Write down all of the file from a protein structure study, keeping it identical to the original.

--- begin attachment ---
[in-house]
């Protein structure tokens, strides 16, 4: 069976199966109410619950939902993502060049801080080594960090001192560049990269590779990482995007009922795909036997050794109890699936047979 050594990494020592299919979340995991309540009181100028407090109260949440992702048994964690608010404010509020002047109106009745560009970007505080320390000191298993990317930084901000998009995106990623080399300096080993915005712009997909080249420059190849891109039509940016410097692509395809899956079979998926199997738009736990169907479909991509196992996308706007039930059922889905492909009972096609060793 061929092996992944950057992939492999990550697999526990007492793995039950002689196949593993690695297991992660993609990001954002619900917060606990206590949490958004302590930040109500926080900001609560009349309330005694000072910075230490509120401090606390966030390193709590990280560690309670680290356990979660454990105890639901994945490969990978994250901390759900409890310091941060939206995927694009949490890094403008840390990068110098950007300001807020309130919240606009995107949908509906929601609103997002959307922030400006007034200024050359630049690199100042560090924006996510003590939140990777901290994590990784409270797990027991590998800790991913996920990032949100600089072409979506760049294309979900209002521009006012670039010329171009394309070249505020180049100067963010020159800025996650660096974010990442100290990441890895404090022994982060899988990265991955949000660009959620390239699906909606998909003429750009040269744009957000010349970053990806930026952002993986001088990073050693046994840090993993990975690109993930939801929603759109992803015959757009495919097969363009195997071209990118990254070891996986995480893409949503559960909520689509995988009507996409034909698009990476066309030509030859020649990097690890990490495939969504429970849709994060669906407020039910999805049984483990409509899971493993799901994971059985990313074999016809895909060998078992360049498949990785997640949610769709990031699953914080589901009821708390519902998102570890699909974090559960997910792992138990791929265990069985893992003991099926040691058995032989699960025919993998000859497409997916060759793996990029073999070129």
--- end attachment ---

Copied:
[in-house]
């Protein structure tokens, strides 16, 4: 069976199966109410619950939902993502060049801080080594960090001192560049990269590779990482995007009922795909036997050794109890699936047979 050594990494020592299919979340995991309540009181100028407090109260949440992702048994964690608010404010509020002047109106009745560009970007505080320390000191298993990317930084901000998009995106990623080399300096080993915005712009997909080249420059190849891109039509940016410097692509395809899956079979998926199997738009736990169907479909991509196992996308706007039930059922889905492909009972096609060793 061929092996992944950057992939492999990550697999526990007492793995039950002689196949593993690695297991992660993609990001954002619900917060606990206590949490958004302590930040109500926080900001609560009349309330005694000072910075230490509120401090606390966030390193709590990280560690309670680290356990979660454990105890639901994945490969990978994250901390759900409890310091941060939206995927694009949490890094403008840390990068110098950007300001807020309130919240606009995107949908509906929601609103997002959307922030400006007034200024050359630049690199100042560090924006996510003590939140990777901290994590990784409270797990027991590998800790991913996920990032949100600089072409979506760049294309979900209002521009006012670039010329171009394309070249505020180049100067963010020159800025996650660096974010990442100290990441890895404090022994982060899988990265991955949000660009959620390239699906909606998909003429750009040269744009957000010349970053990806930026952002993986001088990073050693046994840090993993990975690109993930939801929603759109992803015959757009495919097969363009195997071209990118990254070891996986995480893409949503559960909520689509995988009507996409034909698009990476066309030509030859020649990097690890990490495939969504429970849709994060669906407020039910999805049984483990409509899971493993799901994971059985990313074999016809895909060998078992360049498949990785997640949610769709990031699953914080589901009821708390519902998102570890699909974090559960997910792992138990791929265990069985893992003991099926040691058995032989699960025919993998000859497409997916060759793996990029073999070129």